Well, when we consider it that way, it becomes intuitive again, doesn’t it? Would anyone fail to rightly guess that our emotional reaction will align with our interpretation of the environment—and not the environment? If there is nothing to fear in my environment, but I believe there is something to fear, I will feel corresponding fear. But corresponding to what? To reality or to my interpretation?

This becomes relevant in religion when people use emotional response as an affirmation of their belief that god is interacting with them in their lives. They “feel” god—and for many people that reinforces that there really is a god “out there” beyond their minds, creating these emotional impulses. But their model is flawed and actually a prime example co-dependent thinking and misattribution.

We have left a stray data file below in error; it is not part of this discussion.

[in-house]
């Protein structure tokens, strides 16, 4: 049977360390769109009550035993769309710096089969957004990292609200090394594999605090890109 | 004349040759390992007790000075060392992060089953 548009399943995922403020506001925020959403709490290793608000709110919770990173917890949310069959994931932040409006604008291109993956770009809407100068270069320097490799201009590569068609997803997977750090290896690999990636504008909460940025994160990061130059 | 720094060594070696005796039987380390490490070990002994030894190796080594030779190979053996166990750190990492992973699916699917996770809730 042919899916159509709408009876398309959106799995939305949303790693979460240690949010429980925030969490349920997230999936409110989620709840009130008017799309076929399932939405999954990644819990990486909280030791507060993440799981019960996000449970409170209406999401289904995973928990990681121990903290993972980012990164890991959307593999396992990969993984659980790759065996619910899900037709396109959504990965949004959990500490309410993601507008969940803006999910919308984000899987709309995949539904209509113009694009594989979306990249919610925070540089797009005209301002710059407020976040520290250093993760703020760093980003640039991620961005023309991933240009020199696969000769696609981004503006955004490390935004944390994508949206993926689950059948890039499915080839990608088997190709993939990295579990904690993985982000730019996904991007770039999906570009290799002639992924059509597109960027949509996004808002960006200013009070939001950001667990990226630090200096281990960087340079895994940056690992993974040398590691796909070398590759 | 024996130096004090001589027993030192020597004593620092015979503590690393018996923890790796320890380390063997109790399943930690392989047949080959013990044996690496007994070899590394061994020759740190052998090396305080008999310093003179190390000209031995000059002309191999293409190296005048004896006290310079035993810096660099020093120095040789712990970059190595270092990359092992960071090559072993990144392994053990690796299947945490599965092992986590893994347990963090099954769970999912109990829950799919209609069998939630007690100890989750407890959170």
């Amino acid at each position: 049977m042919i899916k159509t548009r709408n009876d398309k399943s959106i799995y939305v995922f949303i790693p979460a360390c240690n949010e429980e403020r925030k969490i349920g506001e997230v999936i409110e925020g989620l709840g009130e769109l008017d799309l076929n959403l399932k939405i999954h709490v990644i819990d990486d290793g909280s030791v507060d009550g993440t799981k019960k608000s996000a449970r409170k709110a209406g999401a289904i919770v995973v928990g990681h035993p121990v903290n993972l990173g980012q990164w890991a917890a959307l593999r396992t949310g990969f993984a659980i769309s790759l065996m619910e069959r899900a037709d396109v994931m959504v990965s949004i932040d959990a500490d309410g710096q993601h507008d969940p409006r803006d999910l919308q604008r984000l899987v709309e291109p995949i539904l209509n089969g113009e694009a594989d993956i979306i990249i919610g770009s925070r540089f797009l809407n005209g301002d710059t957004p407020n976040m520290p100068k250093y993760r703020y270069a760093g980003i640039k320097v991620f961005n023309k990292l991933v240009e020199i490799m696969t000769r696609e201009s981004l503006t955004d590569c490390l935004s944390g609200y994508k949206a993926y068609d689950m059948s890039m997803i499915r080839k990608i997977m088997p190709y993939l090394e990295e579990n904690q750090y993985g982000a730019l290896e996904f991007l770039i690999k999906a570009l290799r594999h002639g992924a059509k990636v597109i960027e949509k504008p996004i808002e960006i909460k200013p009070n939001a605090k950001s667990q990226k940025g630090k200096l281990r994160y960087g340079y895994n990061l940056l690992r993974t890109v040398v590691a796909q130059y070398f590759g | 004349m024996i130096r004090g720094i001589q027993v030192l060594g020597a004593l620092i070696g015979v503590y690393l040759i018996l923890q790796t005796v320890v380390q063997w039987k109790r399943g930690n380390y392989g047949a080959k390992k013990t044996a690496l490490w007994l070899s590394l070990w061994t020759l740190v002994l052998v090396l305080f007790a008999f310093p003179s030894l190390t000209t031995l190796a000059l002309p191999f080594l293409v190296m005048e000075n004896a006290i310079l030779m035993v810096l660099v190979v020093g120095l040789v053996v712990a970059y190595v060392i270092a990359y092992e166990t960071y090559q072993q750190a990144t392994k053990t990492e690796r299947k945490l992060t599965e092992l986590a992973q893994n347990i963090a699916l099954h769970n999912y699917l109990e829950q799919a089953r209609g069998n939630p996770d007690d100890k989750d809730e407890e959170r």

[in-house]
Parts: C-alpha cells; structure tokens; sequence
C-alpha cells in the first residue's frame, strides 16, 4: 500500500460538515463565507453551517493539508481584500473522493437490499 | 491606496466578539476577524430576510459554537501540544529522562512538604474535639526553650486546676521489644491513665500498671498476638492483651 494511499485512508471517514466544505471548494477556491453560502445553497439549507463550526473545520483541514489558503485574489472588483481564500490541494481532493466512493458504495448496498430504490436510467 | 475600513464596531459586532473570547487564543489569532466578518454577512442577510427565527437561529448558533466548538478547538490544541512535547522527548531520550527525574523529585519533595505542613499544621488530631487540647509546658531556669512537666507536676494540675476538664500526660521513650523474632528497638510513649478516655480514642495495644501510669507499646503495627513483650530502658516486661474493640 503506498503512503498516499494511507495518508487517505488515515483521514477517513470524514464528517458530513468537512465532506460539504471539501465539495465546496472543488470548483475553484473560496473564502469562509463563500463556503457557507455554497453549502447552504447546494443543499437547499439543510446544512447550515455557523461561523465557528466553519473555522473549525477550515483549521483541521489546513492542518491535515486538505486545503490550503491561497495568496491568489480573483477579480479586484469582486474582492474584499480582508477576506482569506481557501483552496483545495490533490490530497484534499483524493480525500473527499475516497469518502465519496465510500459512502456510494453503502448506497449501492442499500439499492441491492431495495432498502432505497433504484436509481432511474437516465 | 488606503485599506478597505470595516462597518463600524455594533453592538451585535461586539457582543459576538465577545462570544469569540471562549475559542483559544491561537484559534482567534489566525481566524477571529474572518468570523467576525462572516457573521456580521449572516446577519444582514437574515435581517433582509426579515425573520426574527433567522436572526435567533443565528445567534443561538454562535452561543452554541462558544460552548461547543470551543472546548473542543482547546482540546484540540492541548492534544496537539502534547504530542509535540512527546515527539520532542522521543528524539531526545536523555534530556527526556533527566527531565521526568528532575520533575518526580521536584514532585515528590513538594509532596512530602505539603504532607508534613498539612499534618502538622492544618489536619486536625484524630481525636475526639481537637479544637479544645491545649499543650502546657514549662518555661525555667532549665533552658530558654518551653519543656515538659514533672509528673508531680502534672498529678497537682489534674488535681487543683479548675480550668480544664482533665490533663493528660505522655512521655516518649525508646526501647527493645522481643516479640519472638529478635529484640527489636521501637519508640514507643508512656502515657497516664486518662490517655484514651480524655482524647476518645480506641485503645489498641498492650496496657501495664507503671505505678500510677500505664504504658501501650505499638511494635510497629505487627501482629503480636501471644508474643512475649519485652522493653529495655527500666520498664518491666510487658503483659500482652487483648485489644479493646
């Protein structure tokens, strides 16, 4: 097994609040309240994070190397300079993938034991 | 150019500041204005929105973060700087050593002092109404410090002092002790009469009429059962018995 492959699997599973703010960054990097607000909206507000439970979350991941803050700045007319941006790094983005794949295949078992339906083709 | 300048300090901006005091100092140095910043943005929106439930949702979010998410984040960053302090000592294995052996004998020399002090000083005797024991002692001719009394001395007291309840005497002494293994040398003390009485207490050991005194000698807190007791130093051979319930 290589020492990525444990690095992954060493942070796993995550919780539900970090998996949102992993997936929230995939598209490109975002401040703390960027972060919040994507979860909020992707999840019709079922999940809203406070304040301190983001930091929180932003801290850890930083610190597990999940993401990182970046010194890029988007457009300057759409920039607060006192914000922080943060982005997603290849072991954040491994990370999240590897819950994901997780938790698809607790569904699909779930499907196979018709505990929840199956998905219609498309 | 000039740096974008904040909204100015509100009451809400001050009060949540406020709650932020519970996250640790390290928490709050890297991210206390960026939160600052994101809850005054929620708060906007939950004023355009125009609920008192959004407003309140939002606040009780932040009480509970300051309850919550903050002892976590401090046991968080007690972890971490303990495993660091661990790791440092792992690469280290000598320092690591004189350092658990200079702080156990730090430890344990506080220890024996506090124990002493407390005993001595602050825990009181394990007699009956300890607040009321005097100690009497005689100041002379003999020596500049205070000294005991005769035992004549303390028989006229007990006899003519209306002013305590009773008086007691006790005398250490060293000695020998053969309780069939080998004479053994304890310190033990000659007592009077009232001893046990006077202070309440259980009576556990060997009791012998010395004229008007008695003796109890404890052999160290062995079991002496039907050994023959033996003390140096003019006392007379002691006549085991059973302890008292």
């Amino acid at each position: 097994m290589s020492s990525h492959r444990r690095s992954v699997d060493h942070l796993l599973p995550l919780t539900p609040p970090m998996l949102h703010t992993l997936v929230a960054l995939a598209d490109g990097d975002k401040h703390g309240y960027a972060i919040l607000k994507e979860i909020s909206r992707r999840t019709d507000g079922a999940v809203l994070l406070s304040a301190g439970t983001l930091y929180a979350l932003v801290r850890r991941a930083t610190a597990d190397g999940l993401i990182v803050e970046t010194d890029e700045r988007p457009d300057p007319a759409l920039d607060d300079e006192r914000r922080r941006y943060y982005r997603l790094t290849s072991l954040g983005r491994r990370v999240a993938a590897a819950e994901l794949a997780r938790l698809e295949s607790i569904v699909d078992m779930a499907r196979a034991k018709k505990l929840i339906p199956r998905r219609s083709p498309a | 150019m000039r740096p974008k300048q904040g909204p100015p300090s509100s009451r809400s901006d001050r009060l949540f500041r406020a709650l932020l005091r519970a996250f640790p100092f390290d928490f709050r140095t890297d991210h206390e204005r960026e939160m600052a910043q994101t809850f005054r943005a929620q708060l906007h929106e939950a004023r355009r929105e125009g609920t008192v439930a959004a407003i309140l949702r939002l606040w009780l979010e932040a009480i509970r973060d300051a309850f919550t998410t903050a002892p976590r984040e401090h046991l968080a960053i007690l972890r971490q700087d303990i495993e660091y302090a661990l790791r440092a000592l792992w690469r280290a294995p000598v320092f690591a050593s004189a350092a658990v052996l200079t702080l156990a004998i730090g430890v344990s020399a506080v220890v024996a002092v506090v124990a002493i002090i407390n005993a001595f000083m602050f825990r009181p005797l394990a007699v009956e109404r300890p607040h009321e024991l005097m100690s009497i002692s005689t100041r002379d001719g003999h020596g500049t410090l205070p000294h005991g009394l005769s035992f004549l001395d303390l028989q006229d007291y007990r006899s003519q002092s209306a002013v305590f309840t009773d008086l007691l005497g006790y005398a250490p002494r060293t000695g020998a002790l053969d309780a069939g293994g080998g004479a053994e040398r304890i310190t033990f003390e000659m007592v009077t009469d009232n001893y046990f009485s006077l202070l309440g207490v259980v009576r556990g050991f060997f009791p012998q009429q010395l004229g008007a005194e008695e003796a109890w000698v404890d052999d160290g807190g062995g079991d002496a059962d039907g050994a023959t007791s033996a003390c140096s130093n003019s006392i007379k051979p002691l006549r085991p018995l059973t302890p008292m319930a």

In other words, if I hear a strange noise in my house—and I believe someone is trying to break in—I will react emotionally as if an intruder is trying to enter my home (even if it’s just a branch scraping my window). My cognitive self confronts existent reality, interprets that reality, and then relays that interpretation, which is fed into another part of the brain that kicks out an impulse—emotional or otherwise. That response then goes to my cognitive self and I must decide whether or not the response is appropriate. If I deem it appropriate, I will unleash it. If I deem it inappropriate, I will send a new message back to my brain letting it know that isn’t an acceptable response, and I will choose another. And all this can happen instantaneously. In fact, this internal dialogue is happening in each of us, nonstop, all the time—whether we pay attention to it and acknowledge it, or not. We actually can tune into it—we just generally don’t bother.